· The Ministry of Defence (MoD) spent £24.9 billion with outside suppliers in 2009/10.
o The MoD’s biggest supplier, by a significant margin, was BAE Systems.
o Despite Britain’s open defence market, the majority of the MoD’s top suppliers are British companies. The remainder are either American or non-UK EU suppliers.
· The MoD has had a long history of getting bad value for money in defence procurement. This was exacerbated by the relatively protectionist approach of the Defence Industrial Strategy introduced by the previous Labour government in 2005.
· Following the cuts in defence spending resulting from the 2010 Strategic Defence Review the Coalition Government decided on a new more free market defence procurement policy. The ‘National Security through Technology’ White Paper it published in February 2012 strikes a good balance between using competition to deliver better value and making sure the UK retains domestic technology in relevant areas. It focuses on two main principles:
o The principle of ‘Open Procurement’ to buy, where possible, on the open market. What matters is operational capability and value for money. Where a product is made should normally be irrelevant.
o The principle of ‘Technology Advantage’ that British products should be bought in critical areas where the UK needs to support or protect an advanced technology or to secure its freedom of action, particularly during operations, or to minimise its dependence on other countries.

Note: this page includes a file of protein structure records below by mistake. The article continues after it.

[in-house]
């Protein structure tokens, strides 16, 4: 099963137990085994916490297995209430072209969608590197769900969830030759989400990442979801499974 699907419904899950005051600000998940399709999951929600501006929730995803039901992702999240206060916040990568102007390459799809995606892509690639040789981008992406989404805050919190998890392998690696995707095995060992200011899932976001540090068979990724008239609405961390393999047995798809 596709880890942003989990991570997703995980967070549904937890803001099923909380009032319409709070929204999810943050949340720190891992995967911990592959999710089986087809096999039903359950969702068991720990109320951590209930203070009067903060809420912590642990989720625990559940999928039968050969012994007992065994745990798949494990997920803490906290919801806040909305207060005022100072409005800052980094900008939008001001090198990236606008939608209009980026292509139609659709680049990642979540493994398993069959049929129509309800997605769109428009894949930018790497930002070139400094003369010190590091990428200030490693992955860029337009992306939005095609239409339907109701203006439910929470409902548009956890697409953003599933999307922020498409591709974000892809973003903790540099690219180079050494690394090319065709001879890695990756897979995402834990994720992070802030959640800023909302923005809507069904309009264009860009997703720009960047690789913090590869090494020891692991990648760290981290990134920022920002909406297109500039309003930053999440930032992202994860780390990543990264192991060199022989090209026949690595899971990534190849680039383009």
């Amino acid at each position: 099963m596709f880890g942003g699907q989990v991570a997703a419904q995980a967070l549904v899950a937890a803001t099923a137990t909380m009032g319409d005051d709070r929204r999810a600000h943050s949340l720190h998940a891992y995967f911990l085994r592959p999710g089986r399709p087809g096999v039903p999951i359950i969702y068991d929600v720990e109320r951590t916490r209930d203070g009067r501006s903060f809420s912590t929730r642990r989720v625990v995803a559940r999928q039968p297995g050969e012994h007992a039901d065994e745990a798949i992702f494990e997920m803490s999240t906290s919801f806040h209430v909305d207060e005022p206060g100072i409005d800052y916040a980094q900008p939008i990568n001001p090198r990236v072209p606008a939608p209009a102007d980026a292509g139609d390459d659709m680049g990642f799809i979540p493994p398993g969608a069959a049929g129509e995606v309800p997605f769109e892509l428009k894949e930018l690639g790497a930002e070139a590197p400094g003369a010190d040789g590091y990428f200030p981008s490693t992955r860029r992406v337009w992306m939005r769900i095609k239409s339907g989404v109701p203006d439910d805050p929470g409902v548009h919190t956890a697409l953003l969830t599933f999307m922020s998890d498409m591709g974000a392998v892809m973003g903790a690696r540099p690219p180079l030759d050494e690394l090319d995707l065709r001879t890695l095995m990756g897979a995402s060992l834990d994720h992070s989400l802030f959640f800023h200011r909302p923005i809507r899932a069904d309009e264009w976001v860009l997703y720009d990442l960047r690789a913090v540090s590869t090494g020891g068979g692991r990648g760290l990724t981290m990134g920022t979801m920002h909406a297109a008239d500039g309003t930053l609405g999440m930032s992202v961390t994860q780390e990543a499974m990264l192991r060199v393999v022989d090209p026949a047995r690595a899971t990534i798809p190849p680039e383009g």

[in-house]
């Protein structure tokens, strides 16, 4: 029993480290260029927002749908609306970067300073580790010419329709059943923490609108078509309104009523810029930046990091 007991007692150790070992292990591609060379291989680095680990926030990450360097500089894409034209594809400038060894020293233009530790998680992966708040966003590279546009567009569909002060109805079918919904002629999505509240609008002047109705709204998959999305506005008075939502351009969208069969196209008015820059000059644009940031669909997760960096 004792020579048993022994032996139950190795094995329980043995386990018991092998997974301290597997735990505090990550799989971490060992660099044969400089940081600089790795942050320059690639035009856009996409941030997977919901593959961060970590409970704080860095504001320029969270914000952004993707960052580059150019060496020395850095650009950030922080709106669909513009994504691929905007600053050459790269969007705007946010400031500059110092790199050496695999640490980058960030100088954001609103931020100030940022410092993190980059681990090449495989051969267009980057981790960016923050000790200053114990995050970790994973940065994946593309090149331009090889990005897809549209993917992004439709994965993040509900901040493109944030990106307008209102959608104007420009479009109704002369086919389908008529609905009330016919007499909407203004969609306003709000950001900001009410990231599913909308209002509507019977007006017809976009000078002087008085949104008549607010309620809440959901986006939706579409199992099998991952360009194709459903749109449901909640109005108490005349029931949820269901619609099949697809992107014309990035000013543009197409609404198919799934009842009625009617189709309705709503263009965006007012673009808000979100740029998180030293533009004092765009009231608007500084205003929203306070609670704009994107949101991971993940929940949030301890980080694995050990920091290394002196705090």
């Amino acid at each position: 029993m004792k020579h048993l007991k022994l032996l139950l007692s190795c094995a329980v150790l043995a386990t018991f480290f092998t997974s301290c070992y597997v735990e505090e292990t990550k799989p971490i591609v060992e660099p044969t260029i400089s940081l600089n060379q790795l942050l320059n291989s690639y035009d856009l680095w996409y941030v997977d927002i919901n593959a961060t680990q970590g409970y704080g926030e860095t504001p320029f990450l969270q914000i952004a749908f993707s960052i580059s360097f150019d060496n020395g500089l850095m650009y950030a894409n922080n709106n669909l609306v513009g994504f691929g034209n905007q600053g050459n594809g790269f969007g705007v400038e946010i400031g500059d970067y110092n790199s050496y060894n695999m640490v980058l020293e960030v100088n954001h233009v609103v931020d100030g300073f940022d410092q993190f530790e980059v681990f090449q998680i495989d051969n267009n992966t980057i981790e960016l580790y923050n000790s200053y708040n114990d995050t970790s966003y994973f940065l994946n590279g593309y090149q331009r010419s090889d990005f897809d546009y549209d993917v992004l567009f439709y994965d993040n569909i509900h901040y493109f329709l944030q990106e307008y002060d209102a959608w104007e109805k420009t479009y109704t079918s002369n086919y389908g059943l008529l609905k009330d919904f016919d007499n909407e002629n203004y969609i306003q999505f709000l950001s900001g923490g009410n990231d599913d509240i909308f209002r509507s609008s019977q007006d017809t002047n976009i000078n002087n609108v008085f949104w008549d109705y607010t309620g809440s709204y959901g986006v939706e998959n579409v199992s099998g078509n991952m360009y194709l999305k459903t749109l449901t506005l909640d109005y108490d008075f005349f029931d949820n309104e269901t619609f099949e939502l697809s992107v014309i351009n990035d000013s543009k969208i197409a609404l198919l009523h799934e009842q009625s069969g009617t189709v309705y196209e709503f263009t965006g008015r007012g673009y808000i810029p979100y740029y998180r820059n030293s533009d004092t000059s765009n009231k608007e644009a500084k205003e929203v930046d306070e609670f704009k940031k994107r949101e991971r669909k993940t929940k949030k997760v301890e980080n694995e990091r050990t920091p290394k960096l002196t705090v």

· The UK’s new Open Procurement principle in defence seems certain to lead the UK towards purchasing more off the shelf equipment from America. This makes good sense given the continuing central importance of NATO and the USA to the UK’s defence interests.
· Large European defence projects such as the Eurofighter Typhoon and Airbus have been expensive mistakes suffering from massive cost increases and delays. Their high sunk costs and the political implications of pulling out of them at a late stage mean that the UK is now irrevocably committed to them. Binding the UK to a Europe-wide defence policy and supporting further EU defence integration would not be in the UK’s interests.
· Article 346 of the Treaty on the Functioning of the EU includes a clause exempting defence equipment from EU public procurement laws. However, the European Commission has recently adopted two new defence directives to enhance European defence integration.
o The Directive on Defence and Sensitive Security Procurement, seeks to clarify and limit the scope for national governments to exempt defence equipment from EU procurement laws.
o The Directive on Intra-Community Defence Transfers seeks to enhance the European market for defence products by establishing a common EU regime for intra-EU defence equipment transfers.
· Many of the MoD’s failures to get value for money do not stem from bad procurement policy but from cultural and institutional problems. These are harder to tackle and have persisted at the MoD for decades.
o The MoD should follow the Public Accounts Committee’s advice in order to get better value and clearer risk assessment from its projects.
o The MoD should take steps to stop defence contractors competitively underbidding in order to win contracts and then increasing costs once the contract has been signed.
o The MoD and defence contractors should be made more accountable through Parliamentary hearings in the event of a project running over budget or suffering major delays. They should have to explain to such hearings why they have failed and how they will correct and learn from the mistakes made.
· Leaving the EU would of itself have little impact on the UK’s defence procurement policy. However, it would enable the UK to take a more objective approach to future large pan-European defence projects, free from the pressure of European defence integration. And the UK would become freer to pursue a strong Atlanticist approach, with NATO remaining at the heart of the UK’s defence strategy.